Also, how would Duo know that you know what "Deutschland" means if you don't translate it?
How is "kommt" pronounced? I say it like "compt" and it always says incorect but that's how it sounds.
I hesitated before i could say it and it graded it as right should i be concerned? Lol
I am a little confused by the exact meaning of the German phrase. Does it mean "He comes from Germany" as in that is where he hails from, or does it just mean he is coming from Germany (as in traveling)? Or is it just as ambiguous in German as it is in English?
It's ambiguous, but most often would be understand as indicating national origin, regardless of any movement involved -- for example, I might say that "I come from Germany" even if I'm currently in Germany, but am identifying my origin on an international message board.
"From", but especially in the sense of "out of, from within"—otherwise you'd use "von". Another meaning is also "made of", as in "die Murmel ist aus Glas" = "the marble is made of glass".
I was incorrect in translating "He comes from Germany" because it was supposed to be "He hails from Germay".... Can i get my streak back
Got this, and previous similar one correct, but marked as wrong both times. Glitch?
er kommt (he comes), du kommst (you come)
ich komme -
du kommst -
er /sie /es / ihr kommt -
I typed in "He 'come' from Germany" and it corrected me and said "He 'hails' from Germany." I am confused...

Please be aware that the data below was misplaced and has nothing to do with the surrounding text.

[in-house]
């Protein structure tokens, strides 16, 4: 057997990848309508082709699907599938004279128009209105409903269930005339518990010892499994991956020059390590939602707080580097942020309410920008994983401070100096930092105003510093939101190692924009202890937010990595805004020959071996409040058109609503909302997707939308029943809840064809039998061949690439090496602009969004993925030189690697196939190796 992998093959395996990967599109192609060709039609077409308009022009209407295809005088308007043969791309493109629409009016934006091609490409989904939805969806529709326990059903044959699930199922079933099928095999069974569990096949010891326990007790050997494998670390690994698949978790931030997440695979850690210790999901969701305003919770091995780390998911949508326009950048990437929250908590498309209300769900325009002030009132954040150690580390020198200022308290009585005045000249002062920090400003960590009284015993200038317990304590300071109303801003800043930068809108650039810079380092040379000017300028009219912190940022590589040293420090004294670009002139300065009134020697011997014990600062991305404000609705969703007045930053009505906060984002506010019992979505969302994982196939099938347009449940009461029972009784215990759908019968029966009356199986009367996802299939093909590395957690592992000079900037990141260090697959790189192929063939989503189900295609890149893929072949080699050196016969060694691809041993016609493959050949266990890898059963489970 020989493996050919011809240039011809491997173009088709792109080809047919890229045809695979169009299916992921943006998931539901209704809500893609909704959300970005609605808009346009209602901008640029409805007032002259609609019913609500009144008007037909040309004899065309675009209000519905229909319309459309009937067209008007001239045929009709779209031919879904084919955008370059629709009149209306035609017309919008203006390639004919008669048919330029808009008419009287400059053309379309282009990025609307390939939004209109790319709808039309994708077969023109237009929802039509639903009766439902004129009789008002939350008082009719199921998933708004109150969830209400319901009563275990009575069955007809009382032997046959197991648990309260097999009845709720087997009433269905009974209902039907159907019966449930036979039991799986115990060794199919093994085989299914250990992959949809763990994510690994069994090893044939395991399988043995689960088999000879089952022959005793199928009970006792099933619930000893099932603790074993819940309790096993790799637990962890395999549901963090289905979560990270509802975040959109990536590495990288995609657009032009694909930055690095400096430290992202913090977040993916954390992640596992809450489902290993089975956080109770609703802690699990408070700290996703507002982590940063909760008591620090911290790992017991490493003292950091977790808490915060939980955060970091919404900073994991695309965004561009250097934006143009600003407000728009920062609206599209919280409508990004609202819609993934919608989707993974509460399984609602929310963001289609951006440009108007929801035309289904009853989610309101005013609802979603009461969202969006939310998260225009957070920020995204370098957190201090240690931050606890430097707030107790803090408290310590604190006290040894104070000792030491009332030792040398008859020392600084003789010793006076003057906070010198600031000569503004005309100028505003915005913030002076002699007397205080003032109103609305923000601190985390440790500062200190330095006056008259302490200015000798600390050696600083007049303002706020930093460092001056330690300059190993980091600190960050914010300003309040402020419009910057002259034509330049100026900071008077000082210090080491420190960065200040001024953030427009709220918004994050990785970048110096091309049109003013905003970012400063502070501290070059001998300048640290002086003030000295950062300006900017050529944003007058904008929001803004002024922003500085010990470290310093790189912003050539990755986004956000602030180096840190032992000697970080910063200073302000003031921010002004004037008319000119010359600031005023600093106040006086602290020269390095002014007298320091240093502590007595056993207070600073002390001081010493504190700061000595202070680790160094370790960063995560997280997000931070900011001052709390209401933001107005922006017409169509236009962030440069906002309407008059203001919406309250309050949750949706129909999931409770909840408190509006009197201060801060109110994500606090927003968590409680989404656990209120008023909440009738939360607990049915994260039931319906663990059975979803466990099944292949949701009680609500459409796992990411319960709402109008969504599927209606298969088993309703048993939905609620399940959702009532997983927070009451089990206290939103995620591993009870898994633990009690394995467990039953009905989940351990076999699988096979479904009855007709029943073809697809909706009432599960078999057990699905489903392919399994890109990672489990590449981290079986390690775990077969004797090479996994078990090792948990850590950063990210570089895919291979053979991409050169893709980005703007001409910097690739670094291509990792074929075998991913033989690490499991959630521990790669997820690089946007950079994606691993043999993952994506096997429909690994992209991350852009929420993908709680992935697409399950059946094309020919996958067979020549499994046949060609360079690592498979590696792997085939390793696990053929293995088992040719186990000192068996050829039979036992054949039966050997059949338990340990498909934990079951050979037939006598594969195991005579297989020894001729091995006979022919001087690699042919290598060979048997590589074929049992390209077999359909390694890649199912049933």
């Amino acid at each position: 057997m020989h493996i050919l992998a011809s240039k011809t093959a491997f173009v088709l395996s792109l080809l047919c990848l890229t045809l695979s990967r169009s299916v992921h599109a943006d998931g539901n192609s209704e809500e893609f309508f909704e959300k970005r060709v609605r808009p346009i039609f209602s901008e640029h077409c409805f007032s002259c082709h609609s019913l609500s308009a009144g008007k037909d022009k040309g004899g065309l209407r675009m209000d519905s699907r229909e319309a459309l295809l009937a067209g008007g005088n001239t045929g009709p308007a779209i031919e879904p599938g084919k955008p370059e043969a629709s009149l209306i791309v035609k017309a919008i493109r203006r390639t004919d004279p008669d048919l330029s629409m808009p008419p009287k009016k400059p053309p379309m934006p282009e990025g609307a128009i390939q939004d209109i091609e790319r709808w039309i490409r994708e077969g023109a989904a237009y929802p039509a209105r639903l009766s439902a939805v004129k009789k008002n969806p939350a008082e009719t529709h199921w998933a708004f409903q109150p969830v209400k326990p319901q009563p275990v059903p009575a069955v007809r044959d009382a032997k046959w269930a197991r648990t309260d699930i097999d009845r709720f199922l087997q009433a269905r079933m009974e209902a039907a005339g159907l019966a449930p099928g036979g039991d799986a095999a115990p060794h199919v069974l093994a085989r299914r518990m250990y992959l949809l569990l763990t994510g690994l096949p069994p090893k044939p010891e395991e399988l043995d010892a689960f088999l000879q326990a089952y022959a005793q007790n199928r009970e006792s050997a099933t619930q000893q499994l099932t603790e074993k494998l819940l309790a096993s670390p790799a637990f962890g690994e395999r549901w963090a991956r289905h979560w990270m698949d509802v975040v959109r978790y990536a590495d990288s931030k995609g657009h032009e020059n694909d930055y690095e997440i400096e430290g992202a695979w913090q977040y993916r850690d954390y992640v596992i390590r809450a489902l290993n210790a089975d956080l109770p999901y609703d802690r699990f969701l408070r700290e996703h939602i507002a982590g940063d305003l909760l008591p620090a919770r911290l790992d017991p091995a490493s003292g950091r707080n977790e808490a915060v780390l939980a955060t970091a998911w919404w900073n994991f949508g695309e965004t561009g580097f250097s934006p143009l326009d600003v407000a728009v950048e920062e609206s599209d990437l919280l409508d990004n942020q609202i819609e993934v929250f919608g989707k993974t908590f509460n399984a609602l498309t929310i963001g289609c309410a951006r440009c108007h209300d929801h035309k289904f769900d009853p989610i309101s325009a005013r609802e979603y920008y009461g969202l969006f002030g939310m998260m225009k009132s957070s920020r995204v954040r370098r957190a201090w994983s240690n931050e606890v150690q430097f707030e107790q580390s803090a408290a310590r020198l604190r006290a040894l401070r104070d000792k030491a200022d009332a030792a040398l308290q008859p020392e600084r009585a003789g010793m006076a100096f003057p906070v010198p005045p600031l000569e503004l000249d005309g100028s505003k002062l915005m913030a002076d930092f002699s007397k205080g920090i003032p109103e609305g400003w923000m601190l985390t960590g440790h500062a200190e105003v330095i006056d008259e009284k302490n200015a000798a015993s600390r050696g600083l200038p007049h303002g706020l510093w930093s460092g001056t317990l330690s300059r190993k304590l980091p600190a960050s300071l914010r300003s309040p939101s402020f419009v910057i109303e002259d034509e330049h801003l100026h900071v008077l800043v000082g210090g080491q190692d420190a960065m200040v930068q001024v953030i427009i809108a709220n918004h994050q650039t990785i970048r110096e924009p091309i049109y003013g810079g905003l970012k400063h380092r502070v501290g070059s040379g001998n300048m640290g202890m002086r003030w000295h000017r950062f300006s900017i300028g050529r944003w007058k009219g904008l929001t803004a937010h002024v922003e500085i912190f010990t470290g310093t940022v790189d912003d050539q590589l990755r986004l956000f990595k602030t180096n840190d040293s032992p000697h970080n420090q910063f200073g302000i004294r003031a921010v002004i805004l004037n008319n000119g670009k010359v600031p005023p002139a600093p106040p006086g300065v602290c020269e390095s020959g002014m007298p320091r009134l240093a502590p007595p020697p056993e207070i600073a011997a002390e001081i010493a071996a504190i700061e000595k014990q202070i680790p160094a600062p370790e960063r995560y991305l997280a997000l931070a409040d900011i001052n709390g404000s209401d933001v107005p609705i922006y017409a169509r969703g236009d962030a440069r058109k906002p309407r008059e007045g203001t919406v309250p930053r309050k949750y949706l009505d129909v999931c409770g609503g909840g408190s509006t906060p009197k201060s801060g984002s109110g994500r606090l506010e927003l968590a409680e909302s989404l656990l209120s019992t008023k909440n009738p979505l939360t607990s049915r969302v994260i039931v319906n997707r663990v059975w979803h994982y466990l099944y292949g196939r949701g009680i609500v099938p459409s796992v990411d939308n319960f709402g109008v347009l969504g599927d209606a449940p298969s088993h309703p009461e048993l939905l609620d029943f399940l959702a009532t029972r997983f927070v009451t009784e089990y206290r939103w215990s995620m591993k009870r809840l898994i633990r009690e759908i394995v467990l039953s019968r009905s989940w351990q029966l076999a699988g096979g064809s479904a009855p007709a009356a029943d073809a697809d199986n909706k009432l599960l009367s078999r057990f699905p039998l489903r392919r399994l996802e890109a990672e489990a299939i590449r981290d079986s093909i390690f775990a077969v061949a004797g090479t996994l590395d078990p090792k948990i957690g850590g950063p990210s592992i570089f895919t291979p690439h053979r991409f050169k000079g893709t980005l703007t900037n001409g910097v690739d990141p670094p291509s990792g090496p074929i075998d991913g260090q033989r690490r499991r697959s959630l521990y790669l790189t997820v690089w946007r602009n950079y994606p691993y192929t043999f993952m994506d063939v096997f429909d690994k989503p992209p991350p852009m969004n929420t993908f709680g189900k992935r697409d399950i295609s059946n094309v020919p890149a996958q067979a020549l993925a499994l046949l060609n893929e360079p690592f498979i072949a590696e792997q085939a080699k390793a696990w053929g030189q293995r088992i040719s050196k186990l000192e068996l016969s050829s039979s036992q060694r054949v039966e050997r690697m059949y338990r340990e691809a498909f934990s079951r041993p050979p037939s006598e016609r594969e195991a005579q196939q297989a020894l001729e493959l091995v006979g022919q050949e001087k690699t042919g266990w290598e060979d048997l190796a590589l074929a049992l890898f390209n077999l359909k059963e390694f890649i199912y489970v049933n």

English requires an -s appended at the end of third person singular verbs, so "he comes" is the correct form, "he come" is bad English.
Comes is used only when the subject is third person singular, so with he, she, it or another singular noun, e.g.:
"he comes from Germany, I come from Italy and they come from Spain."
"she comes here often, but I only come here rarely."
"a dog comes this way, two more dogs come after it".
It is very difficult for me to pronounce 'Deutschland'. Is there any website,to clear this problem?
So how do you actually get progress past this part? What is the accepted phrase?
“to hail from” is a verb used in formal speech meaning “to come from” (said of a person). It's not often used in everyday speech.
Also, if I may, the auxiliary verb for questions and negations in English is “to do”, so your question would have been better phrased: “what does 'hails' mean?”.
I do not understand when I put down " He came from Germany " is wrong, when that's how people say it.
‘Came’ is past tense; it would be correct, for example, when referring to someone who's passed away. The present conjugation has to be ‘he comes’.
As a native English speaker I believe I could use the pronoun 'they' in the case on masculine, singular.